Parents, with all the tech out there, it seems easier to travel with kids. They can stay entertained with their devices, so they seem happier. But are they doing things that could be unhealthy or put themselves (and their families) at risk? I have 4 tips I want to share with you to help keep you and your kids safe when you travel.
Sitting in airports, driving in shuttles, and even the plane – it’s all super boring for kids. So I get why it’s easier to just give them unlimited screen time. But, as we’ve known since the invention of the television, too much screen time is bad. How bad? One study found that an extra hour of screen time every day is linked to poorer grades at school, while another pointed to the potential addiction borne out of spending significant chunks of time watching screens from an early age. My advice is to actually engage with your kids. Bring a card game onto the plane. Lead by example, stay off your phone and tablets too. Talk to them and maybe even do some word searches together.
The next thing to watch out for is the harmful content online. While there is a wealth of constructive possibilities out there, the Internet is also a impending Pandora’s box of harmful content such as violent videos and pornography. Kids are blank slates to a certain extent, and it’s their formative experiences and the things that they are exposed to that will shape them for better or worse. To protect against things that could do damage to young and enquiring minds, many parents implement kiddie-friendly search engines that block out harmful content from their results.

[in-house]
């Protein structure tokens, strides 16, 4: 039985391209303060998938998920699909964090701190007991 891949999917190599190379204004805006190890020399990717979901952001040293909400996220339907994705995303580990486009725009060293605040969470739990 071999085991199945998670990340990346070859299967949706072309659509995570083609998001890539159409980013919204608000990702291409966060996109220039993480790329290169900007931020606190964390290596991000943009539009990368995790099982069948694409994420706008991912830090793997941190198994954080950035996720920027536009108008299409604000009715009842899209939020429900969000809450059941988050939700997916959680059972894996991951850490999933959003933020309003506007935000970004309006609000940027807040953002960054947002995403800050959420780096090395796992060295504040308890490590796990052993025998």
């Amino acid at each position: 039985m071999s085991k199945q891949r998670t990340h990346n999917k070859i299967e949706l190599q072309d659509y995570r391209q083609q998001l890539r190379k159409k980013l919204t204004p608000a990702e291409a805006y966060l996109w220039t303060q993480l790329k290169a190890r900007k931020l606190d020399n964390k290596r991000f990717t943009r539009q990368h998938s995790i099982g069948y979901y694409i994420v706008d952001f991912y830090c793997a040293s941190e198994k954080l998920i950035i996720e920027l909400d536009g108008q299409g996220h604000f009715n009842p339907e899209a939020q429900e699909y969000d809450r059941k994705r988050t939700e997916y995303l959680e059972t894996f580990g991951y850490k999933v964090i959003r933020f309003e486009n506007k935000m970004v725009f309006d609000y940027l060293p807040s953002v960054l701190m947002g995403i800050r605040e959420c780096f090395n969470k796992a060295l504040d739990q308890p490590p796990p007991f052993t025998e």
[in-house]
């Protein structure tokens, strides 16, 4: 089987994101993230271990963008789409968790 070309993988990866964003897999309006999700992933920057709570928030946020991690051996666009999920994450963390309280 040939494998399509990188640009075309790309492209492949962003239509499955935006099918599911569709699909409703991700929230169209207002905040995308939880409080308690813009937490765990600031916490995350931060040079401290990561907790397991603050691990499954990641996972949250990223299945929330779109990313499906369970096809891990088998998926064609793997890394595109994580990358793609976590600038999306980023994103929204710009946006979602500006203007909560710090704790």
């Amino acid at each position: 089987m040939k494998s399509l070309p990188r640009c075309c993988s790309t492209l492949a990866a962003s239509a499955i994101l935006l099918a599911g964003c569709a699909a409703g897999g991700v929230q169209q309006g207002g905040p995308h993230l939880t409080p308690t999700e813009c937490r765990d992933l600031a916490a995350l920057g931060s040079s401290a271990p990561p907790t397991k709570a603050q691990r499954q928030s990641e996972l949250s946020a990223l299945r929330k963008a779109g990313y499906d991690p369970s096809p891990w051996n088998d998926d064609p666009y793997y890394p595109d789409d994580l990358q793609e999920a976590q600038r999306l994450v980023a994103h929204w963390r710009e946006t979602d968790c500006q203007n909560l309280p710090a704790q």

With technology such a ubiquitous part of our lives, one solution which many parents do is the implementation of tech-free periods of time. That is, a space or period of time where smartphones, tablets and computers are not allowed to be in use. This can work when you travel too! Try to find times when you can play a game together or talk to each other during your travel. These times should be used to foster and teach children the value of interpersonal communication. This is a great way to squeeze in more time with the family, encourage healthy habits such as reading, as well as to teach kids that taking a break from technology is sometimes not only advisable, but necessary.
The final thing you need to be careful about is privacy. Recheck the privacy settings on your children’s social media accounts. Remind them not to say in real time where they are or give specific clues to their location. The last thing you want are either thieves knowing you are on vacation or stalkers knowing your location. I’ve personally seen people posting on their public social media accounts (with no privacy settings in place) pics of their boarding pass with name, airline, arrival city, and everything. Be careful. You are on vacation to spend time together, not to broadcast to the world like a Kardashian.
What would you add to this list?